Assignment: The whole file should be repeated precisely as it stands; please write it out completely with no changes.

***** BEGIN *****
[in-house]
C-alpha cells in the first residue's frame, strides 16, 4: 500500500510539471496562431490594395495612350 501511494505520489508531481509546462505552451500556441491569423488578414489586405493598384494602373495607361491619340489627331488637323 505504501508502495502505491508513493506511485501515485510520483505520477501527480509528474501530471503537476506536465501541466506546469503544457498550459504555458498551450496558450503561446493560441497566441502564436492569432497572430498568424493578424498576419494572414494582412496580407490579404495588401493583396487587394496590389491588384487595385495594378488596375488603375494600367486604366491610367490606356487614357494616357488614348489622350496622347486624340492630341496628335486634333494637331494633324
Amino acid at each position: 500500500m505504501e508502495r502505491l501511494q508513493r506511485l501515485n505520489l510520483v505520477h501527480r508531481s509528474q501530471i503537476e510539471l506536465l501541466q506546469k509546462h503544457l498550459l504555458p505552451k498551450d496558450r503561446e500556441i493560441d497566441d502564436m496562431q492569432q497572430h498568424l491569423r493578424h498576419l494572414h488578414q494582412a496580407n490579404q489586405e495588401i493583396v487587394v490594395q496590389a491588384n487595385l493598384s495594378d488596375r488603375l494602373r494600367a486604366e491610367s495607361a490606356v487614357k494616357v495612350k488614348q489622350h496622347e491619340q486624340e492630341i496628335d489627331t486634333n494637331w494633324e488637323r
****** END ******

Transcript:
[in-house]
C-alpha cells in the first residue's frame, strides 16, 4: 500500500510539471496562431490594395495612350 501511494505520489508531481509546462505552451500556441491569423488578414489586405493598384494602373495607361491619340489627331488637323 505504501508502495502505491508513493506511485501515485510520483505520477501527480509528474501530471503537476506536465501541466506546469503544457498550459504555458498551450496558450503561446493560441497566441502564436492569432497572430498568424493578424498576419494572414494582412496580407490579404495588401493583396487587394496590389491588384487595385495594378488596375488603375494600367486604366491610367490606356487614357494616357488614348489622350496622347486624340492630341496628335486634333494637331494633324
Amino acid at each position: 500500500m505504501e508502495r502505491l501511494q508513493r506511485l501515485n505520489l510520483v505520477h501527480r508531481s509528474q501530471i503537476e510539471l506536465l501541466q506546469k509546462h503544457l498550459l504555458p505552451k498551450d496558450r503561446e500556441i493560441d497566441d502564436m496562431q492569432q497572430h498568424l491569423r493578424h498576419l494572414h488578414q494582412a496580407n490579404q489586405e495588401i493583396v487587394v490594395q496590389a491588384n487595385l493598384s495594378d488596375r488603375l494602373r494600367a486604366e491610367s495607361a490606356v487614357k494616357v495612350k488614348q489622350h496622347e491619340q486624340e492630341i496628335d489627331t486634333n494637331w494633324e488637323r